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The Water Way

Jo Thompson

Children of the elements, we learned fire,
How it was cornered and drawn out;
And water, the balance, the dangers.
We took to the river always, stole boats,
left everything on the bank, kicked off
into the current that gulped flags and keys,
And slowly earned our right to call it home.

We got heavier. It took years, but the water has its rules;
Fight the flood, grip the sides. We were still
Home, building bonfires to keep the shadows back,
Flinging spirits to the flames and down our throats.
We gasped for clean air, bellies full of charring coals,
a slip of smoke through smiling lips.
The cigarettes were a trick. We hid our burning from the adults.

We danced in the fire’s light beside the shrinking woodpile
But the dark sipped us no matter, pulled us from the glow.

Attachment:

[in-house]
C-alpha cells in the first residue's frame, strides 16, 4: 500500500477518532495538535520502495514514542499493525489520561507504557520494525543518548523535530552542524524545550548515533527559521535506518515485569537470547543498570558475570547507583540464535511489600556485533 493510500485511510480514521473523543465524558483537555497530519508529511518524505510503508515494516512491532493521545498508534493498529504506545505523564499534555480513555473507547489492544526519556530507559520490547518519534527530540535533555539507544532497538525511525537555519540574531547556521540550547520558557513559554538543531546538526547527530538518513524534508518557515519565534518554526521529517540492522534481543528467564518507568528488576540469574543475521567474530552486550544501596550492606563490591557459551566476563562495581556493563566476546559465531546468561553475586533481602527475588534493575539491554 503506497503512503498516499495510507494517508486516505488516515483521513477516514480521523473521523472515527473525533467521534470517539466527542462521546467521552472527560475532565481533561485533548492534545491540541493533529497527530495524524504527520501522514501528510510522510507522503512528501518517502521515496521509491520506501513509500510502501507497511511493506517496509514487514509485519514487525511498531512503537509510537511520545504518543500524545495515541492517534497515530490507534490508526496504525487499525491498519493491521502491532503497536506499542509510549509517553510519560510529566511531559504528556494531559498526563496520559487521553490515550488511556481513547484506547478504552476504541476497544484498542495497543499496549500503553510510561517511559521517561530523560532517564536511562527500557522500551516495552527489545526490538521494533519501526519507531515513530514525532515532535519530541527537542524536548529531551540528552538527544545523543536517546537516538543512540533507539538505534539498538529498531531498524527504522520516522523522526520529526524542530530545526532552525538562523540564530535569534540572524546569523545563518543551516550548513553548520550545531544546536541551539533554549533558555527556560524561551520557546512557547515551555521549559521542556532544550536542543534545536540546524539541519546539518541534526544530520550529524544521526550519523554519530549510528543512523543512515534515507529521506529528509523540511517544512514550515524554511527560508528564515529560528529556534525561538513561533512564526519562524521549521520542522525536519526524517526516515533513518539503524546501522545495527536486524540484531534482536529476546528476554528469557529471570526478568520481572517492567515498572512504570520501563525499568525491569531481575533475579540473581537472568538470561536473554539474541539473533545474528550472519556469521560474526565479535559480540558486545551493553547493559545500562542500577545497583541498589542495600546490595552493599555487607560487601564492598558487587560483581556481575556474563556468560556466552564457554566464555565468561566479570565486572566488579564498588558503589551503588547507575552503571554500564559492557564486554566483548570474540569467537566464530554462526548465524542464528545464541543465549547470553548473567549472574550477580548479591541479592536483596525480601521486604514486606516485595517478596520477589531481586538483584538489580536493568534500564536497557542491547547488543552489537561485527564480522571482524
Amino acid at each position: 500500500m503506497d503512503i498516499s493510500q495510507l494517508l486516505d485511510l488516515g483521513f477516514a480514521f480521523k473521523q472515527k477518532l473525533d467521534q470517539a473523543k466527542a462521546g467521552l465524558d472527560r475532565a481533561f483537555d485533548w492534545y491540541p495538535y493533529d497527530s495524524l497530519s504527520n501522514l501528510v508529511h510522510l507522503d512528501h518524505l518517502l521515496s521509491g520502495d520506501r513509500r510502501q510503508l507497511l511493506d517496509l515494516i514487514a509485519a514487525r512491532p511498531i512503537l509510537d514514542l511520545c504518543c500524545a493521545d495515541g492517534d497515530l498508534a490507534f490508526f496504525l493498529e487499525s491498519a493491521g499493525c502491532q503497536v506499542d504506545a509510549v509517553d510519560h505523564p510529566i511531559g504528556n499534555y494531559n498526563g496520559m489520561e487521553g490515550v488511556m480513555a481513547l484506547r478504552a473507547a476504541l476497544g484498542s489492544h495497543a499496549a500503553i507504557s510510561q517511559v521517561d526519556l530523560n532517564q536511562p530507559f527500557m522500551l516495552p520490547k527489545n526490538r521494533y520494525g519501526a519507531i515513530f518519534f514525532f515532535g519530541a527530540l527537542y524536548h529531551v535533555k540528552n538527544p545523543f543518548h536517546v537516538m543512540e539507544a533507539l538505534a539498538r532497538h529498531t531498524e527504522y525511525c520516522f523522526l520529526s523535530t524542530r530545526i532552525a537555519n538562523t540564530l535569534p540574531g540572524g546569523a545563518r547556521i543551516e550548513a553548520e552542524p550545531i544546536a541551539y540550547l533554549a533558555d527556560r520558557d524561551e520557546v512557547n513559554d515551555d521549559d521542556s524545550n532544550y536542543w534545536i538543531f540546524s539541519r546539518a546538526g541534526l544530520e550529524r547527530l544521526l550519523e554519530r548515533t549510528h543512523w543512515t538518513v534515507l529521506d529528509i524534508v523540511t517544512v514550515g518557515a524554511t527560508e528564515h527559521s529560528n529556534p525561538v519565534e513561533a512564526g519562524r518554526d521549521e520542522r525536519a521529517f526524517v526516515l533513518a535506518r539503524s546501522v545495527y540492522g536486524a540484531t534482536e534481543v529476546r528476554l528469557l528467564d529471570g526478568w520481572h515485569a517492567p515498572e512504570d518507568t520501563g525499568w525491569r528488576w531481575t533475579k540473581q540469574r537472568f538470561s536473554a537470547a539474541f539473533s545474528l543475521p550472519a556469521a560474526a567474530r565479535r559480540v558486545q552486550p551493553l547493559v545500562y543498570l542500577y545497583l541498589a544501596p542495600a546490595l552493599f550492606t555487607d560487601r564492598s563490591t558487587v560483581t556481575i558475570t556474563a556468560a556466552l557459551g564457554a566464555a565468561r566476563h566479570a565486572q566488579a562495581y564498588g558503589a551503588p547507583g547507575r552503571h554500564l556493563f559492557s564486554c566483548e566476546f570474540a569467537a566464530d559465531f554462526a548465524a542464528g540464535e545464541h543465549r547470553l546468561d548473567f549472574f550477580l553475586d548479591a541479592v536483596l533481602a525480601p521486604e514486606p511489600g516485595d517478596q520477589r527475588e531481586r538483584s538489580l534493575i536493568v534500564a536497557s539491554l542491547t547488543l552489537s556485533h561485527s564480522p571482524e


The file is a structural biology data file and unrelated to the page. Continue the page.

Friends rolled together beneath apple trees
And things were lost, not to each other,
But to the night, which swallows like black water.

This is how our boats pitched and tacked.
As the sun came to warm our cold fingers
We found ourselves gritty with stardust,
Overcooked, and all of us at the same time, looked
Over the bow to see the rapids coming
And inhaled, knowing
That we could bail,
Jump ship and spare our shaking skins
The clutches of the water, the bruises of the fall.
We clung to the sides regardless,
Being tutored in the river’s way.
We were all, as always, ready
To sail and sink together.

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